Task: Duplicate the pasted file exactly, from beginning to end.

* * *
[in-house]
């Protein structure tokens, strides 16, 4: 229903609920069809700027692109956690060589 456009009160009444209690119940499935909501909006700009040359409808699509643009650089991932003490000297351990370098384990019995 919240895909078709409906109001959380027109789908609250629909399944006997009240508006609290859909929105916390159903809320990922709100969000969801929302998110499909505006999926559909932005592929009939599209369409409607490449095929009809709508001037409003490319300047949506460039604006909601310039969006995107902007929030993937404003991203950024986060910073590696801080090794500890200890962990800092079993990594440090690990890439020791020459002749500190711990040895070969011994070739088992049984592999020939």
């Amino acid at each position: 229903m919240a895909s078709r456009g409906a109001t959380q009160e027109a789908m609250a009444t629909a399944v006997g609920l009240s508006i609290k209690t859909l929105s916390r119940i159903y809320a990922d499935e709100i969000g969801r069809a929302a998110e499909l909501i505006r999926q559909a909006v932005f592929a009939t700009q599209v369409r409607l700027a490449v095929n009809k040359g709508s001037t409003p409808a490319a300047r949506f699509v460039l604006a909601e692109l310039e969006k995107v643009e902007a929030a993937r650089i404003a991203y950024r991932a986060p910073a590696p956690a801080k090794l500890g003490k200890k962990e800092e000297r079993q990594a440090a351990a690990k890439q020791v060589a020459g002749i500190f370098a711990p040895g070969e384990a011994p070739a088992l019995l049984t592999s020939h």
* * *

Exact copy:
[in-house]
């Protein structure tokens, strides 16, 4: 229903609920069809700027692109956690060589 456009009160009444209690119940499935909501909006700009040359409808699509643009650089991932003490000297351990370098384990019995 919240895909078709409906109001959380027109789908609250629909399944006997009240508006609290859909929105916390159903809320990922709100969000969801929302998110499909505006999926559909932005592929009939599209369409409607490449095929009809709508001037409003490319300047949506460039604006909601310039969006995107902007929030993937404003991203950024986060910073590696801080090794500890200890962990800092079993990594440090690990890439020791020459002749500190711990040895070969011994070739088992049984592999020939």
């Amino acid at each position: 229903m919240a895909s078709r456009g409906a109001t959380q009160e027109a789908m609250a009444t629909a399944v006997g609920l009240s508006i609290k209690t859909l929105s916390r119940i159903y809320a990922d499935e709100i969000g969801r069809a929302a998110e499909l909501i505006r999926q559909a909006v932005f592929a009939t700009q599209v369409r409607l700027a490449v095929n009809k040359g709508s001037t409003p409808a490319a300047r949506f699509v460039l604006a909601e692109l310039e969006k995107v643009e902007a929030a993937r650089i404003a991203y950024r991932a986060p910073a590696p956690a801080k090794l500890g003490k200890k962990e800092e000297r079993q990594a440090a351990a690990k890439q020791v060589a020459g002749i500190f370098a711990p040895g070969e384990a011994p070739a088992l019995l049984t592999s020939h």